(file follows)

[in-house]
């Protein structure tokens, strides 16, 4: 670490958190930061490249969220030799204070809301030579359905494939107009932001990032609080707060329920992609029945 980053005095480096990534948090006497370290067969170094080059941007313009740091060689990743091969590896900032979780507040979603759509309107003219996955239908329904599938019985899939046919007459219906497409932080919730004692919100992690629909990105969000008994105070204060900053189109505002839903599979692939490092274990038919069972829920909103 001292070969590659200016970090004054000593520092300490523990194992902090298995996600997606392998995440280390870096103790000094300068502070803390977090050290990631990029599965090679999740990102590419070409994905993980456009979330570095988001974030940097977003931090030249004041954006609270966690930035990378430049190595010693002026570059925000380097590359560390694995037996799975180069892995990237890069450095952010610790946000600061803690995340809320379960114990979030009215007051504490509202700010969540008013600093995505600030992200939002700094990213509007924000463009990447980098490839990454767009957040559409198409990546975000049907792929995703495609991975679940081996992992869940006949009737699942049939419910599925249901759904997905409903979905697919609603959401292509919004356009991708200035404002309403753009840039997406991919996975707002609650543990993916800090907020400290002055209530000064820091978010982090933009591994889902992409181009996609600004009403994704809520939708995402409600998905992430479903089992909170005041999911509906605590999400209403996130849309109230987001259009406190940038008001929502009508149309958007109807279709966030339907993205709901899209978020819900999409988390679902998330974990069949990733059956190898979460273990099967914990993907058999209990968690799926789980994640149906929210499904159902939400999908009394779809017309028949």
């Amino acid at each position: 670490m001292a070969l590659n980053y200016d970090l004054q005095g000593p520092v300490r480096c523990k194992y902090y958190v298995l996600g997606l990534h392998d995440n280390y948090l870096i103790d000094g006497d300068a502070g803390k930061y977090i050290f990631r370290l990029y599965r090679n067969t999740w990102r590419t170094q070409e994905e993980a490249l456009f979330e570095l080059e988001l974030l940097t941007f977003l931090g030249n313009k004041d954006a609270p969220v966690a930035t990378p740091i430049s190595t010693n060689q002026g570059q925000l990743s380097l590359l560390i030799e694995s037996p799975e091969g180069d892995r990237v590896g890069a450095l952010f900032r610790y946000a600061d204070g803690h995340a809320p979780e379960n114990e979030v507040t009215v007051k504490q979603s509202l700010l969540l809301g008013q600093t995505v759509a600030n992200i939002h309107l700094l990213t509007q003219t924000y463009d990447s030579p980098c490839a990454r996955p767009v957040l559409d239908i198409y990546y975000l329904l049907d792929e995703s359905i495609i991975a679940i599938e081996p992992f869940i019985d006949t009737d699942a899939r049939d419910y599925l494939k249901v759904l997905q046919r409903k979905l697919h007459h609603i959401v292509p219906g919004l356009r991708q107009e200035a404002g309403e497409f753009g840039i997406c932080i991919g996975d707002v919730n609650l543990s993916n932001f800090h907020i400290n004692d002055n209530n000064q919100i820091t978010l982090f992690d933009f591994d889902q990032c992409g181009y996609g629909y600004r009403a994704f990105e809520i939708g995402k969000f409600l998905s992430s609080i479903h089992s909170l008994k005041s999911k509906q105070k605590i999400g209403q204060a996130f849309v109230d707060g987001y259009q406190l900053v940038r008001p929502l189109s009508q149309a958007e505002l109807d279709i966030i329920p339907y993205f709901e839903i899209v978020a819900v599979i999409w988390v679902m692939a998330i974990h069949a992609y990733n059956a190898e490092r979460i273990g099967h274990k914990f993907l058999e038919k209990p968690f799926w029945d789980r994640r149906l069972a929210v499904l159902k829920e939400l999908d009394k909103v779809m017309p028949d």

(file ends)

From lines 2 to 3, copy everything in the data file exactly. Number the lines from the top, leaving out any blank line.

């Protein structure tokens, strides 16, 4: 670490958190930061490249969220030799204070809301030579359905494939107009932001990032609080707060329920992609029945 980053005095480096990534948090006497370290067969170094080059941007313009740091060689990743091969590896900032979780507040979603759509309107003219996955239908329904599938019985899939046919007459219906497409932080919730004692919100992690629909990105969000008994105070204060900053189109505002839903599979692939490092274990038919069972829920909103 001292070969590659200016970090004054000593520092300490523990194992902090298995996600997606392998995440280390870096103790000094300068502070803390977090050290990631990029599965090679999740990102590419070409994905993980456009979330570095988001974030940097977003931090030249004041954006609270966690930035990378430049190595010693002026570059925000380097590359560390694995037996799975180069892995990237890069450095952010610790946000600061803690995340809320379960114990979030009215007051504490509202700010969540008013600093995505600030992200939002700094990213509007924000463009990447980098490839990454767009957040559409198409990546975000049907792929995703495609991975679940081996992992869940006949009737699942049939419910599925249901759904997905409903979905697919609603959401292509919004356009991708200035404002309403753009840039997406991919996975707002609650543990993916800090907020400290002055209530000064820091978010982090933009591994889902992409181009996609600004009403994704809520939708995402409600998905992430479903089992909170005041999911509906605590999400209403996130849309109230987001259009406190940038008001929502009508149309958007109807279709966030339907993205709901899209978020819900999409988390679902998330974990069949990733059956190898979460273990099967914990993907058999209990968690799926789980994640149906929210499904159902939400999908009394779809017309028949």
């Amino acid at each position: 670490m001292a070969l590659n980053y200016d970090l004054q005095g000593p520092v300490r480096c523990k194992y902090y958190v298995l996600g997606l990534h392998d995440n280390y948090l870096i103790d000094g006497d300068a502070g803390k930061y977090i050290f990631r370290l990029y599965r090679n067969t999740w990102r590419t170094q070409e994905e993980a490249l456009f979330e570095l080059e988001l974030l940097t941007f977003l931090g030249n313009k004041d954006a609270p969220v966690a930035t990378p740091i430049s190595t010693n060689q002026g570059q925000l990743s380097l590359l560390i030799e694995s037996p799975e091969g180069d892995r990237v590896g890069a450095l952010f900032r610790y946000a600061d204070g803690h995340a809320p979780e379960n114990e979030v507040t009215v007051k504490q979603s509202l700010l969540l809301g008013q600093t995505v759509a600030n992200i939002h309107l700094l990213t509007q003219t924000y463009d990447s030579p980098c490839a990454r996955p767009v957040l559409d239908i198409y990546y975000l329904l049907d792929e995703s359905i495609i991975a679940i599938e081996p992992f869940i019985d006949t009737d699942a899939r049939d419910y599925l494939k249901v759904l997905q046919r409903k979905l697919h007459h609603i959401v292509p219906g919004l356009r991708q107009e200035a404002g309403e497409f753009g840039i997406c932080i991919g996975d707002v919730n609650l543990s993916n932001f800090h907020i400290n004692d002055n209530n000064q919100i820091t978010l982090f992690d933009f591994d889902q990032c992409g181009y996609g629909y600004r009403a994704f990105e809520i939708g995402k969000f409600l998905s992430s609080i479903h089992s909170l008994k005041s999911k509906q105070k605590i999400g209403q204060a996130f849309v109230d707060g987001y259009q406190l900053v940038r008001p929502l189109s009508q149309a958007e505002l109807d279709i966030i329920p339907y993205f709901e839903i899209v978020a819900v599979i999409w988390v679902m692939a998330i974990h069949a992609y990733n059956a190898e490092r979460i273990g099967h274990k914990f993907l058999e038919k209990p968690f799926w029945d789980r994640r149906l069972a929210v499904l159902k829920e939400l999908d009394k909103v779809m017309p028949d």